Former servicemen share life experiences

L-R Warrant officer (WO) Saula Macanavere, Major Mateni Tamanivakatani member of first Batallion to Lebanon in 1978 and WO Suliano Kulaniloga. Picture: SERAFINA SILAITOGA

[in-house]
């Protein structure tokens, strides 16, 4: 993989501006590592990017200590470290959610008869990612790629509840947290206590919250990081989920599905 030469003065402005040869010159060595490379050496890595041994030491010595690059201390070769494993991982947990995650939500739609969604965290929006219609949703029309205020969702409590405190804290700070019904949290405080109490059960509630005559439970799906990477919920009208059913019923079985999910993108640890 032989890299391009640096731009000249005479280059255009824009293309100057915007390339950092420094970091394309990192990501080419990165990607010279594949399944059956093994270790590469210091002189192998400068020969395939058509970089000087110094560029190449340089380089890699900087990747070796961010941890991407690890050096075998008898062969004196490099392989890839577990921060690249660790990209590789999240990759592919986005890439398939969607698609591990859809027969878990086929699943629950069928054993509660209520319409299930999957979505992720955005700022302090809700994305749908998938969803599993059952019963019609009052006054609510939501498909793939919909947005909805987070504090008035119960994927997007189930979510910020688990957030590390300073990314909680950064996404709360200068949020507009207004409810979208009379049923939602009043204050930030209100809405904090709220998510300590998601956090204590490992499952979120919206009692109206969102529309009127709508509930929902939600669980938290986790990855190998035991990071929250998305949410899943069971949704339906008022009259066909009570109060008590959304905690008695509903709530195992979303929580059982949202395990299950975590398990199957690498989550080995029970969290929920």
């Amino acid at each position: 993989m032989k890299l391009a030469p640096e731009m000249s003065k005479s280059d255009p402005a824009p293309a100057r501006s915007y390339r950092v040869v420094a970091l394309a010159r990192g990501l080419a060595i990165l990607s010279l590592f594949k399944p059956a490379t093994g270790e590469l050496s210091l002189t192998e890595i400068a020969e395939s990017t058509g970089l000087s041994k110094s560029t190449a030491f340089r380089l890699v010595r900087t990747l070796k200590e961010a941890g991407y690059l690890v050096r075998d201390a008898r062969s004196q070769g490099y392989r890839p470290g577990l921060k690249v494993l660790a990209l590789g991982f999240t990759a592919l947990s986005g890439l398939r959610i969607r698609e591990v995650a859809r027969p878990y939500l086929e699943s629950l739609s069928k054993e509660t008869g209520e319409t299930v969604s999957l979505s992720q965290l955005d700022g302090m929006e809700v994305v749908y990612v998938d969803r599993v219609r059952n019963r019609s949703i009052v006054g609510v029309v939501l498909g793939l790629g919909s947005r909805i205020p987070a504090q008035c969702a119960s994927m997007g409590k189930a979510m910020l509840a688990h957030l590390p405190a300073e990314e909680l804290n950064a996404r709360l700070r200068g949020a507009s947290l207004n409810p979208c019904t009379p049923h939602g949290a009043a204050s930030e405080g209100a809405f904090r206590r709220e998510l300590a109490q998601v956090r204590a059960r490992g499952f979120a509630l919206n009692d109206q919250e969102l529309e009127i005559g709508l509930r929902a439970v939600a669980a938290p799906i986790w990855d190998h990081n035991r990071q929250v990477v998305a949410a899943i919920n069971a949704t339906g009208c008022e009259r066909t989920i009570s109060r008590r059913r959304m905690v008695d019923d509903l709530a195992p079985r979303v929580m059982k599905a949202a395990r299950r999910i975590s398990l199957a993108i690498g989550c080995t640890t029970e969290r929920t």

BEING under enemy attack every day at borders of Lebanon were phases of life that no one would want to experience, says Major Mateni Tamanivakatani, who was a member of the first battalion in 1978. Sharing his story at the 40th celebration of peacekeeping mission held at Subrail Park yesterday, Mr Tamanivakatani said the Fijian troops were given the most tough and risky task — to guard the two main borders crossing at Lebanon. “Today’s peacekeeping mission is more peaceful than what we went through in our time, especially in 1978 when enemies of the Israelites kept attacking us at the borders,” he said. “We were given two main borders to guard and these are the borders at Tyre and Wadizulu. I don’t know what names they use today, but our borders were known by these names in 1978. “Our commander was the former President Ratu Epeli Nailatikau and we also lost a lot of Fijian soldiers in the 1970s and 1980s because the tension among local communities was really bad in Lebanon.” Another ex-serviceman, Suliano Kulanilagi, said every day they heard gun shots at the borders and they also retaliated and responded with gun fights to protect themselves from the enemies. “If we stop local people from crossing the border, they will go around to the other border and shoot our Fijian troops and that’s how they used to retaliate,” he said. Their comrade Saula Macanavere described their years at Lebanon and Sinai as learning stages of life. “We got to see the other side of the world and how people in Fiji are so blessed to live a peaceful life at home, freely travelling and enjoying life,” he said. “It’s not the same that side.”

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